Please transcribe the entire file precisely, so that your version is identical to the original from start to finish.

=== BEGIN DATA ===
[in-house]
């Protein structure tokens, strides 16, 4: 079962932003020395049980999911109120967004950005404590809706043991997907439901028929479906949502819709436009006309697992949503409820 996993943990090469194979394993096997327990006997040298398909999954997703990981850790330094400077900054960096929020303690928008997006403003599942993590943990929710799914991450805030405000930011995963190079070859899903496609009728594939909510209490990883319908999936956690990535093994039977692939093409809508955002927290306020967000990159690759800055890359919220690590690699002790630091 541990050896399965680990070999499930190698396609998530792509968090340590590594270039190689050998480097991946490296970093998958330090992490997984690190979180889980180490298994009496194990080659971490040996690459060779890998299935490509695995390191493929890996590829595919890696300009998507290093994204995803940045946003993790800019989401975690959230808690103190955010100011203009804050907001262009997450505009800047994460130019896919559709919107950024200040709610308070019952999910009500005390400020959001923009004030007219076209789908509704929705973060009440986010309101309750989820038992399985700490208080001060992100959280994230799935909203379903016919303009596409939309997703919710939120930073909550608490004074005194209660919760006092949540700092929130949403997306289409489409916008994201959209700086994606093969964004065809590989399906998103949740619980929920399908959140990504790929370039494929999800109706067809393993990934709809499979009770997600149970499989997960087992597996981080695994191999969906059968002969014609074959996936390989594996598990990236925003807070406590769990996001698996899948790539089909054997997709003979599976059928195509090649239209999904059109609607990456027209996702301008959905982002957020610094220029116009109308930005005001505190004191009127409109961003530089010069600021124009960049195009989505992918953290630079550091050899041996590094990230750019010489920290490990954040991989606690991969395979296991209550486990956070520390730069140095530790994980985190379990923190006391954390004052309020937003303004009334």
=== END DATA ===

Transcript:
[in-house]
């Protein structure tokens, strides 16, 4: 079962932003020395049980999911109120967004950005404590809706043991997907439901028929479906949502819709436009006309697992949503409820 996993943990090469194979394993096997327990006997040298398909999954997703990981850790330094400077900054960096929020303690928008997006403003599942993590943990929710799914991450805030405000930011995963190079070859899903496609009728594939909510209490990883319908999936956690990535093994039977692939093409809508955002927290306020967000990159690759800055890359919220690590690699002790630091 541990050896399965680990070999499930190698396609998530792509968090340590590594270039190689050998480097991946490296970093998958330090992490997984690190979180889980180490298994009496194990080659971490040996690459060779890998299935490509695995390191493929890996590829595919890696300009998507290093994204995803940045946003993790800019989401975690959230808690103190955010100011203009804050907001262009997450505009800047994460130019896919559709919107950024200040709610308070019952999910009500005390400020959001923009004030007219076209789908509704929705973060009440986010309101309750989820038992399985700490208080001060992100959280994230799935909203379903016919303009596409939309997703919710939120930073909550608490004074005194209660919760006092949540700092929130949403997306289409489409916008994201959209700086994606093969964004065809590989399906998103949740619980929920399908959140990504790929370039494929999800109706067809393993990934709809499979009770997600149970499989997960087992597996981080695994191999969906059968002969014609074959996936390989594996598990990236925003807070406590769990996001698996899948790539089909054997997709003979599976059928195509090649239209999904059109609607990456027209996702301008959905982002957020610094220029116009109308930005005001505190004191009127409109961003530089010069600021124009960049195009989505992918953290630079550091050899041996590094990230750019010489920290490990954040991989606690991969395979296991209550486990956070520390730069140095530790994980985190379990923190006391954390004052309020937003303004009334």